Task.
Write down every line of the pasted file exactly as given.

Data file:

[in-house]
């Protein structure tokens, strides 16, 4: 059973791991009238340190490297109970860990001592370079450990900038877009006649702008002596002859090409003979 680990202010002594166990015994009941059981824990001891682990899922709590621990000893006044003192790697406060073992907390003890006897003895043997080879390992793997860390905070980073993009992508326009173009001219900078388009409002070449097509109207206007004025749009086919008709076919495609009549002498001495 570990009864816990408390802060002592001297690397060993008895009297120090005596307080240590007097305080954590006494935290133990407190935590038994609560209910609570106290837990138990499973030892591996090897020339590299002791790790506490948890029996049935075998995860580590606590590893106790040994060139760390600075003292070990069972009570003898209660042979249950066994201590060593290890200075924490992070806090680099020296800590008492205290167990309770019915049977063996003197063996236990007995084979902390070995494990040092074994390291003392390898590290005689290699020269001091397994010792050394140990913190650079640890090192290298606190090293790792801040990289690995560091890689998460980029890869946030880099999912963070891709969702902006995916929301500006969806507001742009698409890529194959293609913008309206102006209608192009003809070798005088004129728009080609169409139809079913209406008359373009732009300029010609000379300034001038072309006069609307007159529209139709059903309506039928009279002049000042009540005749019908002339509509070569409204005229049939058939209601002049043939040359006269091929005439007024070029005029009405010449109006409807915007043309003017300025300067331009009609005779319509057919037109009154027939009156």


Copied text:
[in-house]
């Protein structure tokens, strides 16, 4: 059973791991009238340190490297109970860990001592370079450990900038877009006649702008002596002859090409003979 680990202010002594166990015994009941059981824990001891682990899922709590621990000893006044003192790697406060073992907390003890006897003895043997080879390992793997860390905070980073993009992508326009173009001219900078388009409002070449097509109207206007004025749009086919008709076919495609009549002498001495 570990009864816990408390802060002592001297690397060993008895009297120090005596307080240590007097305080954590006494935290133990407190935590038994609560209910609570106290837990138990499973030892591996090897020339590299002791790790506490948890029996049935075998995860580590606590590893106790040994060139760390600075003292070990069972009570003898209660042979249950066994201590060593290890200075924490992070806090680099020296800590008492205290167990309770019915049977063996003197063996236990007995084979902390070995494990040092074994390291003392390898590290005689290699020269001091397994010792050394140990913190650079640890090192290298606190090293790792801040990289690995560091890689998460980029890869946030880099999912963070891709969702902006995916929301500006969806507001742009698409890529194959293609913008309206102006209608192009003809070798005088004129728009080609169409139809079913209406008359373009732009300029010609000379300034001038072309006069609307007159529209139709059903309506039928009279002049000042009540005749019908002339509509070569409204005229049939058939209601002049043939040359006269091929005439007024070029005029009405010449109006409807915007043309003017300025300067331009009609005779319509057919037109009154027939009156």